• During the opening credits of Santa Claus Conquers the Martians, Joel mentions that they originally thought it was hilarious that Pia Zadora was in the movie, but he can't remember why now. (Either a Take That! at Zadora or a Take That Me for making such a big deal out of it in the first place.)
    • When the local reporter in The Alien Factor is interviewing the M.D. about the mysterious death of a young man at the beginning and doesn't want to provide false information to keep rumors from getting started, Trace quips, "This is back when journalism used facts."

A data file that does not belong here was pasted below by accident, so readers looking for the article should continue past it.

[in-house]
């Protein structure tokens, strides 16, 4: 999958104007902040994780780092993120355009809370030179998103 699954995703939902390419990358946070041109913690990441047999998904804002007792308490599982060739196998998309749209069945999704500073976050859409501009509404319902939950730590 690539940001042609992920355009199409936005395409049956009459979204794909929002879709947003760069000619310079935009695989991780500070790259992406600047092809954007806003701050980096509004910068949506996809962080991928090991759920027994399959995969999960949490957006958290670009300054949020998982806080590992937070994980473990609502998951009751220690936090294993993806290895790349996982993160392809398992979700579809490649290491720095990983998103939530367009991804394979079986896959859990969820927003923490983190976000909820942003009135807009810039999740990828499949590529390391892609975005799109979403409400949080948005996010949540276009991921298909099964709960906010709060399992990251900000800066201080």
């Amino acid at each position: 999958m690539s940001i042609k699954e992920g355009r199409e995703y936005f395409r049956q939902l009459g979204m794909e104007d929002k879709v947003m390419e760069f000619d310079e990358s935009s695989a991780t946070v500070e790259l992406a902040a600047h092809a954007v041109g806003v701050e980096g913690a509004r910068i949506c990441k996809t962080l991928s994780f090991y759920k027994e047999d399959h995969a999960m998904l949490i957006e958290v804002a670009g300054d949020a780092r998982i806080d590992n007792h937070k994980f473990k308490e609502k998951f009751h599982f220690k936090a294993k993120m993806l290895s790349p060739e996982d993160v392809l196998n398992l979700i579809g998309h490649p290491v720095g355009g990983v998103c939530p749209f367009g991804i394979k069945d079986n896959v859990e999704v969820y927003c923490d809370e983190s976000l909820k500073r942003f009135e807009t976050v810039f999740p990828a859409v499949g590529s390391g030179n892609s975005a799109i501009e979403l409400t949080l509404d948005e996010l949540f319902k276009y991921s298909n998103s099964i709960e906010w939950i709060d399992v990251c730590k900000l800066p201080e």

• For a host segment during The Wasp Woman, Frank resurrects jazz drummer Buddy Rich as a special guest. Everyone besides Frank thinks this is a terrible idea because Buddy was an infamous asshole. Sure enough, Buddy is verbally abusive to everyone and won't even play any music until Frank releases the wasps to sting him.